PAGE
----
Jessie LaVon makes the best of a difficult life
Published 7:57 pm Monday, February 15, 2010
Many people have hardships and difficulties put upon them throughout their lives. It is how they deal with these difficulties — not the difficulties themselves — that makes these people special.
Jessie LaVon is one of those people. She was born with a disease called AVM Class 3.
AVM, or arterio-venous malformation, is an abnormal connection between veins and arteries, and is usually congenital. It affects the central nervous system, causing areas around the capillaries to be deprived of the capillaries’ functions, including removal of carbon dioxide and delivery of nutrients to the cells.
“Only 1 percent of the people in the world have it,” LaVon said. “It’s a disease that very few people hear about. People with Class 1 and Class 2 can go on to live a normal life. People with Class 3 usually do not survive it.”
When she was pregnant with her youngest child 20 years ago, the doctors decided to take her off of life support.
“When they took me off of life support, it was for me to die,” LaVon said. “I was pregnant at the time, but the child survived; they took her prematurely. I woke up, and they wanted to put me in an institution, but my mother said, ‘No.’ She brought me home and took care of me, and by the grace of God, I did survive.
“It took me 10 years to learn how to eat, to dress myself, how to walk, how to talk, how to read – to do everything – all over again.”
She has undergone 22 different procedures, including kidney removal, three back operations, three stomach operations, a broken leg with metal rod replacements and nine arteriograms — one of which made her temporarily blind and another caused her to have a small stroke.
She has had brain surgeries, having shunts put in her head and having one-fourth of the left side of her brain removed, along with part of her medulla oblongata.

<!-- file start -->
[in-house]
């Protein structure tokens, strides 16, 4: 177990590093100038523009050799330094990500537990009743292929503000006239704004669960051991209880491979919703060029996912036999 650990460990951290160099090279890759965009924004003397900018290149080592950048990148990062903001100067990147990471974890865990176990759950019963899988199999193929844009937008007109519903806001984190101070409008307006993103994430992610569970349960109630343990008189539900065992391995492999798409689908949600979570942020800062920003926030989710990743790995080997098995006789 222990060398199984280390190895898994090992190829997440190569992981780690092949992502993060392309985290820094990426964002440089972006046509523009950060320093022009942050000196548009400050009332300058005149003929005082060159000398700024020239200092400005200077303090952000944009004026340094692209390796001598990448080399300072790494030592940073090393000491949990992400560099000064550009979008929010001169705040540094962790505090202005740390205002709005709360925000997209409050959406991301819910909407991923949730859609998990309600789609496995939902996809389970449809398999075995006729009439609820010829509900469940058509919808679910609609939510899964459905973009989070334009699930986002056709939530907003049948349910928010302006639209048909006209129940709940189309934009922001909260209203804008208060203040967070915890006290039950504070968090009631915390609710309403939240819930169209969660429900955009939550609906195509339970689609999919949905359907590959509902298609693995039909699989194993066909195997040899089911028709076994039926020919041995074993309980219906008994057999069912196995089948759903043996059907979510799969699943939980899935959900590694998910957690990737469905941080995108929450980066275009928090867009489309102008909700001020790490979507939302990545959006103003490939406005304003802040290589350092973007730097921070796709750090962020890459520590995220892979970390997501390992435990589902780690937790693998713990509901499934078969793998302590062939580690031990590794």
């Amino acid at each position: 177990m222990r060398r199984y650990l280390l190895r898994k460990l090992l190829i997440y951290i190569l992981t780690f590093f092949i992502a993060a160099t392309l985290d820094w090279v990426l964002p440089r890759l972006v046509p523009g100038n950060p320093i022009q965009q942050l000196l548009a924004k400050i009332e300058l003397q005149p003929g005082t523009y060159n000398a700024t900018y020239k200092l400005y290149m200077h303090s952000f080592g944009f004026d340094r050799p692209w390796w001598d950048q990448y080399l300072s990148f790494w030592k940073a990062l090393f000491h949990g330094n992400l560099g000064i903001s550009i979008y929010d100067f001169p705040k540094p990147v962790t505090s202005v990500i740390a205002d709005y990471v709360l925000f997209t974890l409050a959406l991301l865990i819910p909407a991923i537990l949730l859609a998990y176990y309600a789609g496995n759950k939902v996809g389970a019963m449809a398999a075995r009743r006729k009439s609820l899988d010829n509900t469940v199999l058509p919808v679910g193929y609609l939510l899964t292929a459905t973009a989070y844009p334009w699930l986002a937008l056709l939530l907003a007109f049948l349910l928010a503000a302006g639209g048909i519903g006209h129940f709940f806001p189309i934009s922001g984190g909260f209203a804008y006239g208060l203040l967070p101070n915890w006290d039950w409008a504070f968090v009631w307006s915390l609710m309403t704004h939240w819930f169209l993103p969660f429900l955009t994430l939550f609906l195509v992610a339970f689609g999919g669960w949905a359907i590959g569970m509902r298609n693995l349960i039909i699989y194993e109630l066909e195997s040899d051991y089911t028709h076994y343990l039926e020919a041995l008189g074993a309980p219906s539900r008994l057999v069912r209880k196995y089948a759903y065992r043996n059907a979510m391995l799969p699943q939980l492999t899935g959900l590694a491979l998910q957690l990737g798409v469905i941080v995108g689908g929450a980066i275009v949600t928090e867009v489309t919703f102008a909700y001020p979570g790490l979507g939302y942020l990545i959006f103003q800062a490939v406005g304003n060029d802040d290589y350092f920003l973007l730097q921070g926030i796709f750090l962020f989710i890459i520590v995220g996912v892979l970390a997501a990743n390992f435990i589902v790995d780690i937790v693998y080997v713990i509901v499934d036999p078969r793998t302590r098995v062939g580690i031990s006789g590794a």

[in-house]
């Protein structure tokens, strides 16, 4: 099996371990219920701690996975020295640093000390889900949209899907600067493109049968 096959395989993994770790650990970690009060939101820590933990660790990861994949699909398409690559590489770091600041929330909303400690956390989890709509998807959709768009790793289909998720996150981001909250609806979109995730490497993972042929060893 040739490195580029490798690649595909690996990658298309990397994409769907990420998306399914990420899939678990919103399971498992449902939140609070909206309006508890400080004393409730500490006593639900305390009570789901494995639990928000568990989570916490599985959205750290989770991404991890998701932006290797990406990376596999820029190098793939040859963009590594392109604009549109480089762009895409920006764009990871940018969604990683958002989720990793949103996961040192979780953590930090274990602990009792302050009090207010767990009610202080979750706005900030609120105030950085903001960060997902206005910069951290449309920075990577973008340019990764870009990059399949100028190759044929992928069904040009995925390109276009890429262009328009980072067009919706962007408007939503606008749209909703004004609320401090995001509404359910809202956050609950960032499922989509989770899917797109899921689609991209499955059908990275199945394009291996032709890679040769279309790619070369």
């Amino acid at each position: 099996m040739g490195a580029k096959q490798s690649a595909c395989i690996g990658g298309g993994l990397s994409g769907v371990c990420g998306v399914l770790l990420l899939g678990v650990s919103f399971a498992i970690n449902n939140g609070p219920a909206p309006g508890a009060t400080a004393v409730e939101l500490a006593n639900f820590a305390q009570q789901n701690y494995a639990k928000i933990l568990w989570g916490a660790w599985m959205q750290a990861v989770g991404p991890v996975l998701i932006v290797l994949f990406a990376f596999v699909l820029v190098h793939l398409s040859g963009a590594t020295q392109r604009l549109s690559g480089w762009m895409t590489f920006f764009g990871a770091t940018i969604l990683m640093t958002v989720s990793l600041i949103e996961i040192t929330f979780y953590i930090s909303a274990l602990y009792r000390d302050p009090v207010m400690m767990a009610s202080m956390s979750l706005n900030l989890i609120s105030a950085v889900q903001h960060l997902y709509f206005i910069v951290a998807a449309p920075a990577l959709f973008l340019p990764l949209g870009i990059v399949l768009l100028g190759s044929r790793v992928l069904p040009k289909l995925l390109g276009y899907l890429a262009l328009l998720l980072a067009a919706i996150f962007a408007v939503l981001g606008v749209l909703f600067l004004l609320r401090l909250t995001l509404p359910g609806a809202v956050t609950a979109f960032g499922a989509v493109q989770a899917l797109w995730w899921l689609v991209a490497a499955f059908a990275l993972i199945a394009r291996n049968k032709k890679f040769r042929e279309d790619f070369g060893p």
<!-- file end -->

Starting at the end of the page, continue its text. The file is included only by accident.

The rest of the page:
Despite this, she has raised four children. She is an accomplished painter, having shown her work with Grandma Moses and Norman Rockwell at the Huntsville Museum.
“I’ve shown with Woody Long, Lonnie Holly and Charlie Lucas,” she said. “My work is all over the United States. The style I have is folk art — self-taught folk art. I created the style.”
Having grown up on a farm in Greene County, she is also able to can vegetables, make homemade butter, make any kind of candy and companion gardening that has been handed down over six generations, just to name a few.
“I grew up as a sharecropper’s daughter, so I do paintings of the stories of how we grew up,” LaVon said. “Most of it tells the stories like the Crossroads, making moonshine, Saturday afternoons with the radio, things like that.
“I retired from the art world after Mama died in my arms. I don’t do the circuit any more. I used to do Kentuck and all such as that. I have an agent in Gadsden who sells for me. I think, now that the children are gone, (the painting) is done more or less for myself.”
She has four children: her son, B.J. Pittman, who served in the military before being wounded, and three daughters, Dusty, Amber and Sissy. She lost six children due to AVM.
She loves gardening and walking, and used to enjoy canoeing and rock climbing before she had to have brain surgery.
“Since the kidney surgery, I’ve had to slow down some,” she said.
In many ways, life is a challenge for Jessie LaVon, but in many more ways, she has faced its challenges, met them and succeeded in life. She fought back death 20 years ago and continues to truly live more and more each day.